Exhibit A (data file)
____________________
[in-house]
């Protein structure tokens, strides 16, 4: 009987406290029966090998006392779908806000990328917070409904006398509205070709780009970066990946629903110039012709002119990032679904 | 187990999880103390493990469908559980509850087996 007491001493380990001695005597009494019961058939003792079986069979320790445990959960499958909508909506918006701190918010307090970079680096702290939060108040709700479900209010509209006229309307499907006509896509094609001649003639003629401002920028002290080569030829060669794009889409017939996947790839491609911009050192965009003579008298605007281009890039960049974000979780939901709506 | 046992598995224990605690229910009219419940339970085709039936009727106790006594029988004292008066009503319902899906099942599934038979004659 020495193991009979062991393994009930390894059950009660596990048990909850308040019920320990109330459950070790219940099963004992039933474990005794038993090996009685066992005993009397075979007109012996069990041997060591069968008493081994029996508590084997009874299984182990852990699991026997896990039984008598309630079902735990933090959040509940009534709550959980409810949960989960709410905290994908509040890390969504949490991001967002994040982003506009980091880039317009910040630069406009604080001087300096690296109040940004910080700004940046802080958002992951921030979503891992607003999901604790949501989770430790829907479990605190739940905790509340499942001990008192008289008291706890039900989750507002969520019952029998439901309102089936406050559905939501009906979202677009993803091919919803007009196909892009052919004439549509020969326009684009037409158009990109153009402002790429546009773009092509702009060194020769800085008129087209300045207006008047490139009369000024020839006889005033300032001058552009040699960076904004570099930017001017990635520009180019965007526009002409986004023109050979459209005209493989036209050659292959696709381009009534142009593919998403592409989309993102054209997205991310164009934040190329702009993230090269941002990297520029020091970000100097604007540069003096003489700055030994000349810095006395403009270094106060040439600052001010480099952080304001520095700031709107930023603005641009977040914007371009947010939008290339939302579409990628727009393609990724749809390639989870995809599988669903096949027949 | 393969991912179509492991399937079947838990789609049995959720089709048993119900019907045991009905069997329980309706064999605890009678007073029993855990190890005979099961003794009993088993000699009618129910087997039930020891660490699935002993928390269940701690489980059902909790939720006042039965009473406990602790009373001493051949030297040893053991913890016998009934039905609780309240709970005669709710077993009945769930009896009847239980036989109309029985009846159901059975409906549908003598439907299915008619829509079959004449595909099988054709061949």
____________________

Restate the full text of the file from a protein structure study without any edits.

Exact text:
[in-house]
């Protein structure tokens, strides 16, 4: 009987406290029966090998006392779908806000990328917070409904006398509205070709780009970066990946629903110039012709002119990032679904 | 187990999880103390493990469908559980509850087996 007491001493380990001695005597009494019961058939003792079986069979320790445990959960499958909508909506918006701190918010307090970079680096702290939060108040709700479900209010509209006229309307499907006509896509094609001649003639003629401002920028002290080569030829060669794009889409017939996947790839491609911009050192965009003579008298605007281009890039960049974000979780939901709506 | 046992598995224990605690229910009219419940339970085709039936009727106790006594029988004292008066009503319902899906099942599934038979004659 020495193991009979062991393994009930390894059950009660596990048990909850308040019920320990109330459950070790219940099963004992039933474990005794038993090996009685066992005993009397075979007109012996069990041997060591069968008493081994029996508590084997009874299984182990852990699991026997896990039984008598309630079902735990933090959040509940009534709550959980409810949960989960709410905290994908509040890390969504949490991001967002994040982003506009980091880039317009910040630069406009604080001087300096690296109040940004910080700004940046802080958002992951921030979503891992607003999901604790949501989770430790829907479990605190739940905790509340499942001990008192008289008291706890039900989750507002969520019952029998439901309102089936406050559905939501009906979202677009993803091919919803007009196909892009052919004439549509020969326009684009037409158009990109153009402002790429546009773009092509702009060194020769800085008129087209300045207006008047490139009369000024020839006889005033300032001058552009040699960076904004570099930017001017990635520009180019965007526009002409986004023109050979459209005209493989036209050659292959696709381009009534142009593919998403592409989309993102054209997205991310164009934040190329702009993230090269941002990297520029020091970000100097604007540069003096003489700055030994000349810095006395403009270094106060040439600052001010480099952080304001520095700031709107930023603005641009977040914007371009947010939008290339939302579409990628727009393609990724749809390639989870995809599988669903096949027949 | 393969991912179509492991399937079947838990789609049995959720089709048993119900019907045991009905069997329980309706064999605890009678007073029993855990190890005979099961003794009993088993000699009618129910087997039930020891660490699935002993928390269940701690489980059902909790939720006042039965009473406990602790009373001493051949030297040893053991913890016998009934039905609780309240709970005669709710077993009945769930009896009847239980036989109309029985009846159901059975409906549908003598439907299915008619829509079959004449595909099988054709061949």